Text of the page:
The Enigma of Kaspar Hauser
Long before he was a vehicle for internet memes, Werner Herzog was a director quietly emerging from a German filmmaking era that included Wim Wenders and Rainer Werner Fassbinder, though ploughing a different furrow entirely. Prolific, artistic and totally unique, Herzog’s canon is full of strange protagonists, desolate landscapes, and animals – so, so many animals. His beautiful tragicomedy The Enigma of Kaspar Hauser has all three of these things in spades, and is a perfect introduction to his oeuvre for anyone wanting to get a fuller idea of what this fantastic filmmaker is all about.
“I want to be a rider like my father before me.” These are the first words Kaspar Hauser is taught by the strange, cloaked man who frees him from his prison and thrusts him into society for the first time in his life. Feral, uneducated, disorientated, at the start of the film Kaspar is more animal than man, and throughout the story Herzog examines the town’s attempts to assimilate Kaspar into high society, at the same time as showing how futile and ultimately tragic these attempts are.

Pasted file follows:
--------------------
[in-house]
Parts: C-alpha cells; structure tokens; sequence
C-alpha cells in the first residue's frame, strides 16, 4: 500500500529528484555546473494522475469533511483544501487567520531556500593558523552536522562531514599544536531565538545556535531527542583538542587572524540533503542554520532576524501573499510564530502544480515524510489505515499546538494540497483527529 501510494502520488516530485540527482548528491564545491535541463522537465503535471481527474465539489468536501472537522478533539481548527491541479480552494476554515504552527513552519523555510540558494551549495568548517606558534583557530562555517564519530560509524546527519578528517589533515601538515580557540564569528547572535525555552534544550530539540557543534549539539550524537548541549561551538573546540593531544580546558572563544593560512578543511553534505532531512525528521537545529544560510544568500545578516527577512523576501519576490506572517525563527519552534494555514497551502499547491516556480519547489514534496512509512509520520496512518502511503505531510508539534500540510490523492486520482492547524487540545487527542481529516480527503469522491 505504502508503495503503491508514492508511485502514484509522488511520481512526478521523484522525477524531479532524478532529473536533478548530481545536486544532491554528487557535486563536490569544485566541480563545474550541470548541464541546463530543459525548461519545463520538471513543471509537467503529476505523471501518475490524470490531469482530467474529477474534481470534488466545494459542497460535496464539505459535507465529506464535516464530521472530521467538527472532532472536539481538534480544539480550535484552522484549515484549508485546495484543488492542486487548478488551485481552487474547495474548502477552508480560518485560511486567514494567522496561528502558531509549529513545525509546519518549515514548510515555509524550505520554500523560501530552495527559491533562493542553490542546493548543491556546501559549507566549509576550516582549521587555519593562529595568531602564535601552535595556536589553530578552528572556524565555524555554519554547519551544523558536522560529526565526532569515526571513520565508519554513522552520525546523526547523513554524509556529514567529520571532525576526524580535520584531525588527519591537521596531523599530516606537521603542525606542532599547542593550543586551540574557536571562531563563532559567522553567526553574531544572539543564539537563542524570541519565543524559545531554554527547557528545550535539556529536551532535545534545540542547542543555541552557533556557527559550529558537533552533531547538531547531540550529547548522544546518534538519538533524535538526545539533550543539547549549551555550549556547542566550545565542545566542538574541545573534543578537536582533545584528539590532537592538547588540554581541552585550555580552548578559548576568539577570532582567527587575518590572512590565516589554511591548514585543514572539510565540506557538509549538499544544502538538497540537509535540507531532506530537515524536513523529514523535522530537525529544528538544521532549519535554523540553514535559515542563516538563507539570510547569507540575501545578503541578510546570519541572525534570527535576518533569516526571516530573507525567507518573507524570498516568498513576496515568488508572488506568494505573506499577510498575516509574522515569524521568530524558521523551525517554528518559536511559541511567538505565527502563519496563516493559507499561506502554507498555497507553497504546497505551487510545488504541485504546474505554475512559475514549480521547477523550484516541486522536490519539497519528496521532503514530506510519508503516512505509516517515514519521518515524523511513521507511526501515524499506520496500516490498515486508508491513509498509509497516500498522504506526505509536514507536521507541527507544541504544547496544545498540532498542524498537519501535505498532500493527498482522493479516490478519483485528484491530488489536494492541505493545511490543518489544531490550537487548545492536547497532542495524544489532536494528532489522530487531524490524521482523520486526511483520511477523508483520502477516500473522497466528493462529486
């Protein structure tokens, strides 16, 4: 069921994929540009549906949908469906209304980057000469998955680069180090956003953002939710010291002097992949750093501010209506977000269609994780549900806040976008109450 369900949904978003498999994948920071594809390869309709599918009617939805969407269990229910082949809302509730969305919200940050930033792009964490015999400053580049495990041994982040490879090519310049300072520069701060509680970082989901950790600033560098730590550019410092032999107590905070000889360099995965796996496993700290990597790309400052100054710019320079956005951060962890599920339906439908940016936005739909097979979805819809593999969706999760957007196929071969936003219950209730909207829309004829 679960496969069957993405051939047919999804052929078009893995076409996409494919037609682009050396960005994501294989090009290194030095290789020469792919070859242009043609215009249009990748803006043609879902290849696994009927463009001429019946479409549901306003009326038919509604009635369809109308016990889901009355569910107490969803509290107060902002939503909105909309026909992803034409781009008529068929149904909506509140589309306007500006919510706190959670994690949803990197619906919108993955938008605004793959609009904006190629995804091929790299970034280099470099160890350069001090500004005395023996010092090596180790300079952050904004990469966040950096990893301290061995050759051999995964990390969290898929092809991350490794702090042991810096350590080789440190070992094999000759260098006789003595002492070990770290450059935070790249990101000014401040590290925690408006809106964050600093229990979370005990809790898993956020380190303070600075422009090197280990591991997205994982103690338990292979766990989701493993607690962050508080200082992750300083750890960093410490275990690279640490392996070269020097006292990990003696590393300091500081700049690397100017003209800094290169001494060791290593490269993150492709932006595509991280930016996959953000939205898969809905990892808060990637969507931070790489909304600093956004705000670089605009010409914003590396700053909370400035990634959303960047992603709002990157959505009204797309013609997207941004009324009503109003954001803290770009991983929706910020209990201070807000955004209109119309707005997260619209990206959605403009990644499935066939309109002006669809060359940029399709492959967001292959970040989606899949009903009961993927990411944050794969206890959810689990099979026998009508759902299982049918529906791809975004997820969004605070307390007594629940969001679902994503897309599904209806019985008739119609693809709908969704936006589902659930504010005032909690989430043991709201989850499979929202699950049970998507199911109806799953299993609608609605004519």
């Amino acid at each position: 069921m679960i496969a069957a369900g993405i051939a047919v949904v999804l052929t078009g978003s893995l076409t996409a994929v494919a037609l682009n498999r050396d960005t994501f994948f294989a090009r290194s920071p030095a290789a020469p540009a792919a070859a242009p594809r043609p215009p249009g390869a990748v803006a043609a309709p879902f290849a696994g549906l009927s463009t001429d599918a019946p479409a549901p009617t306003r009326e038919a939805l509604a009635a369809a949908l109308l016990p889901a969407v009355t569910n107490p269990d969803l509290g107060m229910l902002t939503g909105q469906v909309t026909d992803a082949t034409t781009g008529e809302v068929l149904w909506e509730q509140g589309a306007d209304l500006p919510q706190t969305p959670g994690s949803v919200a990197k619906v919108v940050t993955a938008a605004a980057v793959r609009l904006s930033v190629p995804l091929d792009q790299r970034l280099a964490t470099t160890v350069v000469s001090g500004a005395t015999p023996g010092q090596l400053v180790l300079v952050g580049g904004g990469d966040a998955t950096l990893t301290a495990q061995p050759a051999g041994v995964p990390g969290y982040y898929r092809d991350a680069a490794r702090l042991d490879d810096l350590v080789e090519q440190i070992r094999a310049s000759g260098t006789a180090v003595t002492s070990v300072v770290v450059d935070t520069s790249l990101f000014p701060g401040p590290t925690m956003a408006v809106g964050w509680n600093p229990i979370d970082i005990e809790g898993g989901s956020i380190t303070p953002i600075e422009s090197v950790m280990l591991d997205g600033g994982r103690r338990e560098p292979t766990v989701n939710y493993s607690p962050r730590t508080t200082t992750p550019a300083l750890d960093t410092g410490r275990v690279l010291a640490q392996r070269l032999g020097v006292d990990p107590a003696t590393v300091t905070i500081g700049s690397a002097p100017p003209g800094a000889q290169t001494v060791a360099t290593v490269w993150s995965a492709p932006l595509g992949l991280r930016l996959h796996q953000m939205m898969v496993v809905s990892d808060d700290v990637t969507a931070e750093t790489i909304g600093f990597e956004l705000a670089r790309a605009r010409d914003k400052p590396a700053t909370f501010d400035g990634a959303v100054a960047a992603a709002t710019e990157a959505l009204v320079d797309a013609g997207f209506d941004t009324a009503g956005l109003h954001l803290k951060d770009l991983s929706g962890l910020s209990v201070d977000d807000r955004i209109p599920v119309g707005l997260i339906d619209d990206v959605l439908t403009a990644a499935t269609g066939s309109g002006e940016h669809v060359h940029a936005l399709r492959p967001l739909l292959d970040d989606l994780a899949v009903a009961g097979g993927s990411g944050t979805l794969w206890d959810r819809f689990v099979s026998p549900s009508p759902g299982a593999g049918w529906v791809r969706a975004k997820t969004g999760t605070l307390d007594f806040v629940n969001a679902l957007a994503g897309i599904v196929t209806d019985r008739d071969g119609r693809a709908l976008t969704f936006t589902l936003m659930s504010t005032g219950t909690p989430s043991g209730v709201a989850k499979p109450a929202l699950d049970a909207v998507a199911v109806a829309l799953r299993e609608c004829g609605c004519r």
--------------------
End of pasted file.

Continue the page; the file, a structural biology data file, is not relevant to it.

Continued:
Much of the film rests on shoulders of Bruno S., the homeless street musician cast to play the lead role, Herzog presumably seeing something in him that wasn’t too dissimilar from the character of Kaspar himself. Bruno is a truly bizarre on screen presence, his eyes often taking the appearance of a deer caught in the headlights, but it’s this mixture of terror and intensity that makes him so successful in the role. He’s also very, very funny, and despite the elegiac, Romantic, artistic nature of the film, it is at its core a comedy – a scene where Kaspar can’t grasp the idea that an apple is an inanimate object is utterly hilarious.
Then there is the tragic nature of the story. You know from the start things aren’t going to end well. One of the very first shots of the film is a field of barley blowing fiercely in the wind, as ominous an on-screen image as I can remember, coupled with the intensely dramatic caption: “Do you not then hear this horrible scream all around you that people usually call silence.” Throughout the film, surrounded by people trying to educate him, convert him, sometimes even abuse him, you feel that Kaspar hears that horrible screaming not just in silence, but in every aspect of the world that he can’t fit into – it’s a theme of Herzog’s that can be seen across much of his work, not least in his most celebrated documentary Grizzly Man.
I firmly believe Werner Herzog to be our greatest living filmmaker, and certainly one of the greatest of all time. The Enigma of Kaspar Hauser showcases him at his very best – a beautiful script, bizarrely engaging lead performances and a visual style that is unwaveringly beautiful, like a Caspar David Friedrich painting come to life. Simply put, his films are made for cinemas, and you shouldn’t miss the opportunity to see this in the way it was intended to be seen.